The hours may be long, but few professions offer as much flexibility as that of the software developer. I'm not just talking about not needing to dress or bathe properly. If you're a programmer on vacation somewhere and never want to leave, maybe you shouldn't. Many places will welcome experienced software developers with entrepreneurial spirit.
What does the welcome look like? In Thailand, the Board of Investment can help you with tax incentives, including an eight-year tax holiday that can be deferred for up to five years if you lose money during your first few (which is common with any start-up). The Board can help you with visas and all the standard legal stuff that might arise. If you become rather successful, there's a "one-stop shop" in Chiang Mai where they can connect you with various agencies for visas, taxes, and real estate.
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A tale of two expats
I spoke to John Douglas, the head of Mycos Technologies in Chiang Mai, who's been in Thailand for more than 12 years.He started out in Colorado and worked in Texas for a larger company. Having no previous experience running a company, he moved to Thailand. He was originally on vacation and immediately fell in love with the culture, food, and people. Luckily, his daughters were young and his wife was agreeable.
He took advantage of Thailand's untapped talent and lower cost of labor (45,000 baht or about $1,400 per month is considered high) and developed charting components for .Net, achieving "modest" success without marketing or sales departments. From there he was able to land a few clients from Ireland, Australia, the U.S., and France, mainly doing offshore programming work. Currently, Mycos has grown to about 45 people primarily through word of mouth.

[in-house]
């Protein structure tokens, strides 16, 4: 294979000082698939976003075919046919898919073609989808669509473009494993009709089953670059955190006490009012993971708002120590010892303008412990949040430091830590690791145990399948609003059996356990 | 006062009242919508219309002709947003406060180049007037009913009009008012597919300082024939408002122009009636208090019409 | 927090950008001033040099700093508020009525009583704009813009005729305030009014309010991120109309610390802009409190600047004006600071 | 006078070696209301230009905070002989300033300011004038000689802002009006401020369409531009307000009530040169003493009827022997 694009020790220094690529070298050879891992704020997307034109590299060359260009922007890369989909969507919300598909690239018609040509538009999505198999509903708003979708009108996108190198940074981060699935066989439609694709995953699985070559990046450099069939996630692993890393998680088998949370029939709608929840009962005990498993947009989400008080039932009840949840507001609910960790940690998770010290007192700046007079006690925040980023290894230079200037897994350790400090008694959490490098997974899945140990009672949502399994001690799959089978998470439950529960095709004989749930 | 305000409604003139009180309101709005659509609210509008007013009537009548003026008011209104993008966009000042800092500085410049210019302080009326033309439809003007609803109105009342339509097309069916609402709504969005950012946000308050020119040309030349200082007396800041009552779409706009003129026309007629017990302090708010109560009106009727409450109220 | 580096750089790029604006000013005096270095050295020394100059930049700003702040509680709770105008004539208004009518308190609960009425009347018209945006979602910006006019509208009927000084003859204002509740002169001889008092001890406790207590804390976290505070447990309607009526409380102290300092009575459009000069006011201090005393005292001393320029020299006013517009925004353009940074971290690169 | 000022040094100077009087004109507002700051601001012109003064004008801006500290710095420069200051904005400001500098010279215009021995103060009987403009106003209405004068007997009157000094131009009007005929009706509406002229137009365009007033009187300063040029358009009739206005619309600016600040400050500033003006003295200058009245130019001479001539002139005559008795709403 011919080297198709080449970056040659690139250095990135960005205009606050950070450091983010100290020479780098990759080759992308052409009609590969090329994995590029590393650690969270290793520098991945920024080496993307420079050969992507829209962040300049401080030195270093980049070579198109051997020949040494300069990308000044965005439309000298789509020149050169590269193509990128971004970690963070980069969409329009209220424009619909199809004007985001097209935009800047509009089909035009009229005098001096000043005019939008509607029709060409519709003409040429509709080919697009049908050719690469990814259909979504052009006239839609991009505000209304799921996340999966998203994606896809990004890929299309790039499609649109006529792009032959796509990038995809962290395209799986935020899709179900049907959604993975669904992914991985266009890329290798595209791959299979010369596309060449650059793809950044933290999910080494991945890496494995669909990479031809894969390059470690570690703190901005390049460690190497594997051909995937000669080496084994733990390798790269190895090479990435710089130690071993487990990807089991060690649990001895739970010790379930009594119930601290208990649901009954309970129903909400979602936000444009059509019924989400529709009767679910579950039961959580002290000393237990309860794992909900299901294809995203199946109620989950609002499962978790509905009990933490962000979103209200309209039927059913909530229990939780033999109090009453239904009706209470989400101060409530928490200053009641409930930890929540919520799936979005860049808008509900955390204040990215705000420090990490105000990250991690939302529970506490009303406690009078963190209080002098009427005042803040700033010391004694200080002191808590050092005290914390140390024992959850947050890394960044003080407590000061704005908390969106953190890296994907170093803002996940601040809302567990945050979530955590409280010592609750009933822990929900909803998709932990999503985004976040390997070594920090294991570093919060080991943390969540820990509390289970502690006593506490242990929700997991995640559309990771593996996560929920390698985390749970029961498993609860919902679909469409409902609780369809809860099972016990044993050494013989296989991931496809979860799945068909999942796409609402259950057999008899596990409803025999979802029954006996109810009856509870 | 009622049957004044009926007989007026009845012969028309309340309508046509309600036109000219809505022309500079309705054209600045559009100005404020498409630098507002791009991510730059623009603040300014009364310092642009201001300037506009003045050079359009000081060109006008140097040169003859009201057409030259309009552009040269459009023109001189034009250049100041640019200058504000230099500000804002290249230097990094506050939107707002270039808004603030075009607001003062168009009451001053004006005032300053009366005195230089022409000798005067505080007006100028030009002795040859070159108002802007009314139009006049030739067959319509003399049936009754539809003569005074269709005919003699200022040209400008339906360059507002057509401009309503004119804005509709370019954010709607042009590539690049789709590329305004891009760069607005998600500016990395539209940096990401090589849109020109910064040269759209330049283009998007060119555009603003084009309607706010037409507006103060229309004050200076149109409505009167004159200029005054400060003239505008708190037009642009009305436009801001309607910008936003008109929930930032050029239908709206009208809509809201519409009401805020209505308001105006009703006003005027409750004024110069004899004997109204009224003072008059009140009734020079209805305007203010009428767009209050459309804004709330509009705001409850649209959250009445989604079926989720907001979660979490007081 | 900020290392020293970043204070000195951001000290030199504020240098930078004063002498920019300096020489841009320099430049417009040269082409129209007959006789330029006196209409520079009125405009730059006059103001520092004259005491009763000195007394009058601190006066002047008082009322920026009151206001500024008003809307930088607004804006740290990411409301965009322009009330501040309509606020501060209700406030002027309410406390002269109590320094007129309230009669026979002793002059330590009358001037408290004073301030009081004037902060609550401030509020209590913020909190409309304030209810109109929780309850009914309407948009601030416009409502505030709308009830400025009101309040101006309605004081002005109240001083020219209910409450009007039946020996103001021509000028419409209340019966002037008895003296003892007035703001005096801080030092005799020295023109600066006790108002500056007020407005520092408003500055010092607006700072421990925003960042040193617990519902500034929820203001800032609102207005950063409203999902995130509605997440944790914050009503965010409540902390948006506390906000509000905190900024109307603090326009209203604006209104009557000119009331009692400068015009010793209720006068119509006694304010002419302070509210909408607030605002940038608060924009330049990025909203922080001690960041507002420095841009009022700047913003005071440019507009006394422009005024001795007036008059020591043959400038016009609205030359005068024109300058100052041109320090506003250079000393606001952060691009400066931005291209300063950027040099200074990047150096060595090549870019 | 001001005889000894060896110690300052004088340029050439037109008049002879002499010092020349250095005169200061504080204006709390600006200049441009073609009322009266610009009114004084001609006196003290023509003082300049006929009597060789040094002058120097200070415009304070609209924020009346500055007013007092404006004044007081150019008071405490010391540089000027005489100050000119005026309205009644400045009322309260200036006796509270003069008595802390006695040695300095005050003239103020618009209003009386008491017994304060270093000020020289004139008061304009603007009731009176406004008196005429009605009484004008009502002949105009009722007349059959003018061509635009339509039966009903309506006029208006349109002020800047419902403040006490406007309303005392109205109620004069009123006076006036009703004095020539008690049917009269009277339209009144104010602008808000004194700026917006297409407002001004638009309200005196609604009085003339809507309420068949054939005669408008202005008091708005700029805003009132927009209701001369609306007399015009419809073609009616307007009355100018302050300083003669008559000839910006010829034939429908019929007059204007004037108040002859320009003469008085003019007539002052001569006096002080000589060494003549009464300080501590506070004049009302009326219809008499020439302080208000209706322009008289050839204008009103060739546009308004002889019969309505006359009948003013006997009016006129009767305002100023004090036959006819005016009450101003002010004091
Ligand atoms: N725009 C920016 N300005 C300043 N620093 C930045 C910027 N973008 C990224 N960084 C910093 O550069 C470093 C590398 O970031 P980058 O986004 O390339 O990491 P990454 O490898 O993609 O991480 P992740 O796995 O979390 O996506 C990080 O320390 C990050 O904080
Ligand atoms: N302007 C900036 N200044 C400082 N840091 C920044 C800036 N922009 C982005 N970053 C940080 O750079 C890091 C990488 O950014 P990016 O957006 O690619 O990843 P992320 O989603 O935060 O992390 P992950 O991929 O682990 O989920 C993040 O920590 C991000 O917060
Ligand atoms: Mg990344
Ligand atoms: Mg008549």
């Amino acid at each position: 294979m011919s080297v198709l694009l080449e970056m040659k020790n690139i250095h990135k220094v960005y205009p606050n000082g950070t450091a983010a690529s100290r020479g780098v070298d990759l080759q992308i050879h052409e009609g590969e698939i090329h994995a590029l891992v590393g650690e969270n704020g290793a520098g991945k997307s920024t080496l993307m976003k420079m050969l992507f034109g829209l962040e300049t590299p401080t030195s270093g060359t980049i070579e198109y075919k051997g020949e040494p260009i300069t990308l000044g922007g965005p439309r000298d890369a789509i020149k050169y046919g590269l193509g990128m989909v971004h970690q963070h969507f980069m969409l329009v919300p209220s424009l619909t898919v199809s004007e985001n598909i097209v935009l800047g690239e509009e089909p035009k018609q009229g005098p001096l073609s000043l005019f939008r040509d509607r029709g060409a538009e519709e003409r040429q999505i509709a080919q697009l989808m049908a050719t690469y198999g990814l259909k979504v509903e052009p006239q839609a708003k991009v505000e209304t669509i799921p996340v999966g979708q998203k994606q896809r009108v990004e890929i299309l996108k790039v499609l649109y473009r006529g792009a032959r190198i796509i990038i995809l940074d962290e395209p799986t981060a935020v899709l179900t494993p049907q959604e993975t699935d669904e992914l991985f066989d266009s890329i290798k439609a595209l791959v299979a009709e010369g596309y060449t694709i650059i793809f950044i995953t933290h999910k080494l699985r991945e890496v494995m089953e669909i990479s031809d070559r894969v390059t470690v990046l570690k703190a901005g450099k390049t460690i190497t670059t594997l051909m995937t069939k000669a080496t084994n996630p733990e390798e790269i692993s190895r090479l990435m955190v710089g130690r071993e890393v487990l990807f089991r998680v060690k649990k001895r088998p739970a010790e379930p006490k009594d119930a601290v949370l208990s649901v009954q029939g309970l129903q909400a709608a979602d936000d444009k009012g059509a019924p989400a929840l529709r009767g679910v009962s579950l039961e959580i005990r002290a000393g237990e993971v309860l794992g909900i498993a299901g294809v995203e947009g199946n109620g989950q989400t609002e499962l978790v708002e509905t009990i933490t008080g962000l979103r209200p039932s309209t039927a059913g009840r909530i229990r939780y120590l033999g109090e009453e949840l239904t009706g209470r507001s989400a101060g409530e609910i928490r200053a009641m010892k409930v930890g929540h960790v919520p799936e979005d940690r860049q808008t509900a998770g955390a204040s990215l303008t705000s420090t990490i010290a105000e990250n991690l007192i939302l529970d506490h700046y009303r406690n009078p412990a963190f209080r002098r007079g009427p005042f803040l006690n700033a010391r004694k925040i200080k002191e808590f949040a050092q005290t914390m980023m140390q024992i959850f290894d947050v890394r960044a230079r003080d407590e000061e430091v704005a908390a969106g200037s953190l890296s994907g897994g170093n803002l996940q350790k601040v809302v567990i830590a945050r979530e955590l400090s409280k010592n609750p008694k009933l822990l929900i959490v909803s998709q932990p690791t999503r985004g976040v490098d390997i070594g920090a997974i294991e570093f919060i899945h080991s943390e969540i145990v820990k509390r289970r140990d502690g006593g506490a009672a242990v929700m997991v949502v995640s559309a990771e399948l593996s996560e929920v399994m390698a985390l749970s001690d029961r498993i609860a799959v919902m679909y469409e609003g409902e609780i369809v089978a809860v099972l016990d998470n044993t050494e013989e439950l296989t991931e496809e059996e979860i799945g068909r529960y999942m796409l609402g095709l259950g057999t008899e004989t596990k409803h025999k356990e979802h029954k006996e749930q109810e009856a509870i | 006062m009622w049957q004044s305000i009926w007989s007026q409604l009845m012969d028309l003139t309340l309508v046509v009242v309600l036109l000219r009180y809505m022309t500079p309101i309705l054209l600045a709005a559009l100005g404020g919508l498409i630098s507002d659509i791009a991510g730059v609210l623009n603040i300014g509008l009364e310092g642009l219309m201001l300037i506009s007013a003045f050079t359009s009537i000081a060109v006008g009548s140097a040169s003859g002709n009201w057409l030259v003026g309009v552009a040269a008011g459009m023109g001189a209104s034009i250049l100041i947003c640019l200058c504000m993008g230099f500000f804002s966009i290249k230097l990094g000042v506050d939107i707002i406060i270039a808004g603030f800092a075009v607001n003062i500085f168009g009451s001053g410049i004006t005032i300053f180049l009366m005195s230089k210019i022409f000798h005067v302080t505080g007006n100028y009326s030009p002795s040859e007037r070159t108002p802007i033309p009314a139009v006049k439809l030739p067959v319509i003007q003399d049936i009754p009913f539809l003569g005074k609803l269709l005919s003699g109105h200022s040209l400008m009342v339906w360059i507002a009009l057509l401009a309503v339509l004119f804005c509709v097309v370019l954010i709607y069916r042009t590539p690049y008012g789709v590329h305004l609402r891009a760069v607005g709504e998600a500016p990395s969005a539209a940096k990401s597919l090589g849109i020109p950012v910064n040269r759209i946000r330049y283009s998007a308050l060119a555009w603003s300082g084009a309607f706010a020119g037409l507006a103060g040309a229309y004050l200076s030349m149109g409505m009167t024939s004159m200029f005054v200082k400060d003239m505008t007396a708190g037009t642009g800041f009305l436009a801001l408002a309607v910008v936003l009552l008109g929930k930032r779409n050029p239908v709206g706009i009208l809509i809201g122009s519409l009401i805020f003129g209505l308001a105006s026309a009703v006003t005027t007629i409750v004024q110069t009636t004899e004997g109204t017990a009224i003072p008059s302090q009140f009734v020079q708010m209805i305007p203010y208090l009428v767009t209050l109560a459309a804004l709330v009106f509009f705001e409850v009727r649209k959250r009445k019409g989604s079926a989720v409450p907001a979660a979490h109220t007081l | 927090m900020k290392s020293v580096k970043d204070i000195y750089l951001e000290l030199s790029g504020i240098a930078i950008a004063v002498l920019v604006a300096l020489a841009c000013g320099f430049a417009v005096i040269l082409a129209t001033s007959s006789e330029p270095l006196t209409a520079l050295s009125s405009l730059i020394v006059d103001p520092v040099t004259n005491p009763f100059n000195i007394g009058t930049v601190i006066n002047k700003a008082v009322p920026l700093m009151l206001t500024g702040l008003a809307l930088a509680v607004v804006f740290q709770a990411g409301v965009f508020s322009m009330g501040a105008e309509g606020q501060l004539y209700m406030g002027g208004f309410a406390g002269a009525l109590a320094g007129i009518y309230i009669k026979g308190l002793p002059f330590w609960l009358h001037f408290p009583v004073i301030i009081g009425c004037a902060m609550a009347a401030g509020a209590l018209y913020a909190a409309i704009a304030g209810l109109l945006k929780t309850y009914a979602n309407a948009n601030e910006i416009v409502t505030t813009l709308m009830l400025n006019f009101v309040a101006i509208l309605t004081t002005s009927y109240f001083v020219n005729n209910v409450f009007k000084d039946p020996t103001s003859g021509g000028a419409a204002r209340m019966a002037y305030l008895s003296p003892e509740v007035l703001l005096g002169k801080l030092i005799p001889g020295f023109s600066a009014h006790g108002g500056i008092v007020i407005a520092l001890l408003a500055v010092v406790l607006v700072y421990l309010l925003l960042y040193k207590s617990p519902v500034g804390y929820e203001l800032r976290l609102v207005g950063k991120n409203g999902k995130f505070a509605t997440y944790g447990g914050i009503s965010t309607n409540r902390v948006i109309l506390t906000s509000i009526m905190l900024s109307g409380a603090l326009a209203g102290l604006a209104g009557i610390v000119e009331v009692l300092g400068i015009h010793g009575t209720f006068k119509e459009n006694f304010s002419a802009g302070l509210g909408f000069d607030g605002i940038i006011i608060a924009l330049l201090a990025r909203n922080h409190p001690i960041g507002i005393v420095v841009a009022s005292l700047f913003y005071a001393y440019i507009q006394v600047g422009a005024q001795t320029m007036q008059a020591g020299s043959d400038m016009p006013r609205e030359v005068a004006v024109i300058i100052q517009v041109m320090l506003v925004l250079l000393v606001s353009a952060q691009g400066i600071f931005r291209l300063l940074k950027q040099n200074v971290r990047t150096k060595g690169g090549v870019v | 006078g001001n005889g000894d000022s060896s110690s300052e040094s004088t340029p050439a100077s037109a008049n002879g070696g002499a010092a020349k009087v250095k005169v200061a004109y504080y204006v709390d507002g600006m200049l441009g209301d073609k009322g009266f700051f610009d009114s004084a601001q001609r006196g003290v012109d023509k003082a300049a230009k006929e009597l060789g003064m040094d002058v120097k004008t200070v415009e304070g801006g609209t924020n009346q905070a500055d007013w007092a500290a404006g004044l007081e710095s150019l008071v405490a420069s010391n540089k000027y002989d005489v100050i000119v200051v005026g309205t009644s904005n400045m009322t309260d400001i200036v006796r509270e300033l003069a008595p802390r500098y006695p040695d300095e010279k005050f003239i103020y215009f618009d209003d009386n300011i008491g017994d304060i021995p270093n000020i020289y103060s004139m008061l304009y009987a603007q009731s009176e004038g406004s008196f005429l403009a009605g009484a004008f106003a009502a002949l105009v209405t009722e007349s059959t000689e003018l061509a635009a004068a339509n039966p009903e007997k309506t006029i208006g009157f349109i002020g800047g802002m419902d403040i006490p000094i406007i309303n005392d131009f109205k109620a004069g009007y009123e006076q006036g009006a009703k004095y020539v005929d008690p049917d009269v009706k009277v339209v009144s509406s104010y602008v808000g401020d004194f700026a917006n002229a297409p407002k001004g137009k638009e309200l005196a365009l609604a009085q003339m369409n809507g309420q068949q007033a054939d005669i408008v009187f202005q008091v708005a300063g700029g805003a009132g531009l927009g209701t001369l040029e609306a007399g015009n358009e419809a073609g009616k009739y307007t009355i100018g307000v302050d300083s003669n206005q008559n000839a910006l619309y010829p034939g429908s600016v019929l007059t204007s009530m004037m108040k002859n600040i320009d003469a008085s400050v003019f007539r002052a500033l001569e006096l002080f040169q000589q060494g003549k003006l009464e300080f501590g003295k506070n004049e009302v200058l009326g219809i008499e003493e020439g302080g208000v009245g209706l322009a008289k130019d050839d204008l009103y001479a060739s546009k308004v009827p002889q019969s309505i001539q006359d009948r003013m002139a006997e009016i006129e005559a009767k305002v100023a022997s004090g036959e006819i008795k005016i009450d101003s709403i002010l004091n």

I also spoke to Steven Prussky, who started two companies: SiamMandalay and Aware Corporation. In 1993, Steven visited Thailand and witnessed the artistry and crafts in the northern area around Chiang Mai. By 1997, he'd moved and incorporated as a limited company in Chiang Mai and has since expanded. I toured his compound, and it's an impressive combination of Thai and Western architecture, which Steven understandably takes great pride in, since he designed it and focused on small details like exposed brick (which in Thailand is seen as odd).
Because Steven was an IT guy by trade, he automated and built software around his business. While doing trade shows around the world, including in the United States and his native Canada, people would see his software, which delivered the real-time inventory and supply chain management we now take for granted to the crafts industry. Other companies started to want that software, too.